We included 93 medical students with equal gender distribution. 86% of students were aged 18-27 years. There were 18 nationalities and 59% were non-Irish. The majority of students perceived ICH to be relevant to both their degree (80%) and future Career (69%). A high proportion of students rated their knowledge in core topics as poor or fair prior to the seminar but this significantly improved post seminar. Interest in ICH was increased in 57% of students following the seminar.
This survey demonstrates the interest among final year medical students in international child health but also the gaps in knowledge of some of the major contributors to child mortality. The results suggest that problem based learning with real case examples from developing nations is an effective teaching tool. International child health should be formally integrated into undergraduate pediatric curricula.
The Basic Specialist Training applications open to first year doctors (interns) early in intern year and determine eventual career pathway. Interns’ experience of the medical profession is largely based on the six years spent as an undergraduate. We looked at the influence of undergraduate teaching on the career choice of junior doctors.
A questionnaire was distributed to interns in 3 major teaching hospitals within 6 months of graduation. Using a Likert scale, this assessed whether undergraduate teaching in their chosen speciality influenced their decision. Factors assessed included the structure and the timing of undergraduate modules and the impact of exposure to clinicians and university teachers during their undergraduate training.
95% of interns (n=45) approached completed the survey. 91.1% of interns had a working career plan. Popular career choices included Paediatrics (29.3%), Medicine (19.5%), General Practice (19.5%), medical subspecialities (9.8%) and Surgery (7.3%). 87.8% agreed that their choice was influenced by undergraduate teaching. All aspects of undergraduate teaching assessed were identified as influential. 53.7% felt that the timing of their exposure to a subject influenced their decision to choose it as a career, with 58.6% believing that the structure of the undergraduate module influenced their decision. 75.6% agreed that exposure to clinicians in their area of interest influenced their career choice, with 56.1% strongly agreeing. Teachers at university influenced career choice in 61.1%.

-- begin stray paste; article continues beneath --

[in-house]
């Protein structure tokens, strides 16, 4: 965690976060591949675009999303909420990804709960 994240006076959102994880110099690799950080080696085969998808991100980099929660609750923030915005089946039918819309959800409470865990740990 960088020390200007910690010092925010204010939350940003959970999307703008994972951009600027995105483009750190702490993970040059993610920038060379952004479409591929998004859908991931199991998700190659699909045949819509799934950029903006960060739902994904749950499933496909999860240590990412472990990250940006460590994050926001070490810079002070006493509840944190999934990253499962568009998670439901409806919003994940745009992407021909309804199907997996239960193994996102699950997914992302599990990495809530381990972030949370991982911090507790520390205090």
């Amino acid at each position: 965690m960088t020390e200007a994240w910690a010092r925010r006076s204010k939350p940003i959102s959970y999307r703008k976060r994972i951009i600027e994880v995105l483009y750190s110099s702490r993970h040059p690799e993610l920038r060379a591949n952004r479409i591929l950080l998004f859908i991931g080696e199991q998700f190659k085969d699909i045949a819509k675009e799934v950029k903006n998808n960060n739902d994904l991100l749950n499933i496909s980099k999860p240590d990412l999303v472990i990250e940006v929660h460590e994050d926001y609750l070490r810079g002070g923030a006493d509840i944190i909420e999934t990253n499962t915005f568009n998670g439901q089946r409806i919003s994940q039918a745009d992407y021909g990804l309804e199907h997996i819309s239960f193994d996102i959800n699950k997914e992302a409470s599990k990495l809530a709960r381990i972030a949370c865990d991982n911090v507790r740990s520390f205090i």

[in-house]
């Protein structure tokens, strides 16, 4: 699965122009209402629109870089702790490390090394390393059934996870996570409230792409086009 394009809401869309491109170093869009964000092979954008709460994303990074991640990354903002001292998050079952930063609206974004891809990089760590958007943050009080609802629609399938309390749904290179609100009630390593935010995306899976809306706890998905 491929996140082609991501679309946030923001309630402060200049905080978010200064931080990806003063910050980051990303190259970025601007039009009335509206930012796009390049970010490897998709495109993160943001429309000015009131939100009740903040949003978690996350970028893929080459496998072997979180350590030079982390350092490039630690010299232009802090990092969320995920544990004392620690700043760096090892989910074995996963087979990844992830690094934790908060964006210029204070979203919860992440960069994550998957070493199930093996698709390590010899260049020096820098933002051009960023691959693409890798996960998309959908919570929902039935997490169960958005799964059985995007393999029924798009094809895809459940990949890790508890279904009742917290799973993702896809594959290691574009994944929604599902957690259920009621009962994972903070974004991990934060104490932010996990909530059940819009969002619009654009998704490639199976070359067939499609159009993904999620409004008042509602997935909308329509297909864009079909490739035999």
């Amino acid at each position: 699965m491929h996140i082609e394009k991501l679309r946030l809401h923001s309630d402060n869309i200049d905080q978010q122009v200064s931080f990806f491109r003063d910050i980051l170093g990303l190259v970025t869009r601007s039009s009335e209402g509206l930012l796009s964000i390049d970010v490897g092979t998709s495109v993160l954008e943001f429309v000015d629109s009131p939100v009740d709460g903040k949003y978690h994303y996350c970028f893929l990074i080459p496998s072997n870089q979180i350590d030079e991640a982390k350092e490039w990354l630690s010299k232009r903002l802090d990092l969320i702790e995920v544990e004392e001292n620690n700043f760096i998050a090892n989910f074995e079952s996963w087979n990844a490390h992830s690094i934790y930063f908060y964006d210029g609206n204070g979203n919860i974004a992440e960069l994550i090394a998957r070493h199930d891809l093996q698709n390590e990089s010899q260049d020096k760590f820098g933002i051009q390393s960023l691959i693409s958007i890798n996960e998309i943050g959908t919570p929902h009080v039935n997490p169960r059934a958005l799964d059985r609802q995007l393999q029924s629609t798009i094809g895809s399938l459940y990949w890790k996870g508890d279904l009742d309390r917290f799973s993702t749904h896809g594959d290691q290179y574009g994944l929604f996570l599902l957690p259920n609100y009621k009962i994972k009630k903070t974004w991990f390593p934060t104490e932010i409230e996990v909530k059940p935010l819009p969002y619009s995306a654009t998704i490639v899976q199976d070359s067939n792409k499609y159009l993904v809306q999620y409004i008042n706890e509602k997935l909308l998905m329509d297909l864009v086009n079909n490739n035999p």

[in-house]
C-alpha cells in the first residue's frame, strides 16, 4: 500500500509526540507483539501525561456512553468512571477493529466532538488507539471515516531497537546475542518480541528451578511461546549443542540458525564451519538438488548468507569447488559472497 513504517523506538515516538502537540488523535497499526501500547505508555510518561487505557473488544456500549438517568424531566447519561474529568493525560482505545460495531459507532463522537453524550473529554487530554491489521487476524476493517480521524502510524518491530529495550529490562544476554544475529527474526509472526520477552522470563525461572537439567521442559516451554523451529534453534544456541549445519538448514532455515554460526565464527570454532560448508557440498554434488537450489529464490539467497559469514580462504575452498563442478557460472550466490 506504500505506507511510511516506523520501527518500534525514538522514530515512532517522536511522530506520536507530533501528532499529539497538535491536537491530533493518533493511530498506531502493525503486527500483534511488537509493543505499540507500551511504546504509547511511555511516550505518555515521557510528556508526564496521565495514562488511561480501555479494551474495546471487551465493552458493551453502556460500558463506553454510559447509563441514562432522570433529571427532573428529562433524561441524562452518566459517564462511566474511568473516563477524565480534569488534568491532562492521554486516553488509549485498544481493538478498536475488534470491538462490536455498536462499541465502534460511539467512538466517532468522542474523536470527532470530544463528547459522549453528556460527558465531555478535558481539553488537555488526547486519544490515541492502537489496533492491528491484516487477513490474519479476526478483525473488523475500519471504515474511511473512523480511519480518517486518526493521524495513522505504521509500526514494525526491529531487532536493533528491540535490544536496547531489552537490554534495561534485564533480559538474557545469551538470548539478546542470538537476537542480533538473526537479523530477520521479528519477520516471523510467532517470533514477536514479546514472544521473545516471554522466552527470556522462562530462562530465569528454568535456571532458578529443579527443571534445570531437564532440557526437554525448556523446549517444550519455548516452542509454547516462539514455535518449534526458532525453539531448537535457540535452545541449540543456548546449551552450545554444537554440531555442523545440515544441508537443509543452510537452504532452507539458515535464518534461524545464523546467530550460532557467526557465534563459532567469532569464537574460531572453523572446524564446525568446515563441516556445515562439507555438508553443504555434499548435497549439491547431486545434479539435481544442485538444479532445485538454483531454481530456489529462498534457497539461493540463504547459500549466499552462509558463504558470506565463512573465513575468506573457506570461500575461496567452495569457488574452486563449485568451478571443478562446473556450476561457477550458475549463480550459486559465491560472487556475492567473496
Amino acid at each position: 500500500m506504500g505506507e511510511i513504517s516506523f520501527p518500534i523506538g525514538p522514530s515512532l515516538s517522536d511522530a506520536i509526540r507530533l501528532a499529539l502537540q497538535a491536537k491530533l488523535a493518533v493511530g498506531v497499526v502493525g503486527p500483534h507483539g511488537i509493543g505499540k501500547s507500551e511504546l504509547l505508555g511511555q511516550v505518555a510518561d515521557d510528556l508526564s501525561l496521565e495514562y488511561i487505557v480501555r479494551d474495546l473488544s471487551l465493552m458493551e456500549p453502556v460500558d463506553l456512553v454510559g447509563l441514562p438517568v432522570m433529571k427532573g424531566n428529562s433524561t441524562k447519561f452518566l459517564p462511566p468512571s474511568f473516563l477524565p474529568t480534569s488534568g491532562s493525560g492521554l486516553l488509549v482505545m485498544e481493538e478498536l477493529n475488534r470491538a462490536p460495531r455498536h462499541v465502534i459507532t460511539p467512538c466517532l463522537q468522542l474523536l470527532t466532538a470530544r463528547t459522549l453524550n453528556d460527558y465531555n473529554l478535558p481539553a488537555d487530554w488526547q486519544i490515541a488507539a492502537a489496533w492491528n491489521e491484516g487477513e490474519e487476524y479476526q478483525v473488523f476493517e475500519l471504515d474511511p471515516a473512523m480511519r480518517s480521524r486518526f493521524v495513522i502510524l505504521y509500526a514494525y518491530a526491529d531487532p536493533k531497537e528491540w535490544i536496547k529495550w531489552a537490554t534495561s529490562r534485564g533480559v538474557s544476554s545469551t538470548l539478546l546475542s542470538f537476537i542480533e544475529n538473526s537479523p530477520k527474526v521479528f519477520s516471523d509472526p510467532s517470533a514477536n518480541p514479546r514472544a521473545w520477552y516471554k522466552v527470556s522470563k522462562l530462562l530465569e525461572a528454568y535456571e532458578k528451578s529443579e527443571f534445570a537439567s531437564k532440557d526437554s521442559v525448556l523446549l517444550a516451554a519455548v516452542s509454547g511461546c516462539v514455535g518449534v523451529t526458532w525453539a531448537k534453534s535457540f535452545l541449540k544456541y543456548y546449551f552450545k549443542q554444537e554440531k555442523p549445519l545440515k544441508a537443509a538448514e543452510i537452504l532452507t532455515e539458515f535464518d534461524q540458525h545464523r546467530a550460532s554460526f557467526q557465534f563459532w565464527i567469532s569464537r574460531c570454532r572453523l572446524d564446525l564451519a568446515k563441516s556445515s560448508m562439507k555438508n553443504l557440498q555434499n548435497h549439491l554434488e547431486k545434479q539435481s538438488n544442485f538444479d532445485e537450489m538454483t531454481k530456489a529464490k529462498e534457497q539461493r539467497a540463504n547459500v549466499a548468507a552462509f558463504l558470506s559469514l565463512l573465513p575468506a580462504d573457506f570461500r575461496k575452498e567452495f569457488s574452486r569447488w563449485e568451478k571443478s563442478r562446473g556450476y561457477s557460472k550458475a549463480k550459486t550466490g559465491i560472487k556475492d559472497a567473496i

Most interns have chosen their career pathway by the first 6 months of internship, and this is influenced by undergraduate training in the majority. Teachers and clinicians were the most influential factors. They are therefore ideally placed to improve the quality of undergraduate medical education. The data is overall encouraging, with a positive undergraduate teaching experience in a subject correlating with a decision to pursue it as a career. These data are also relevant to the less popular specialities in this study, such as surgery, as ncreasing clinician-student interaction in these fields could increase undergraduate interest in pursuing these specialities as a career.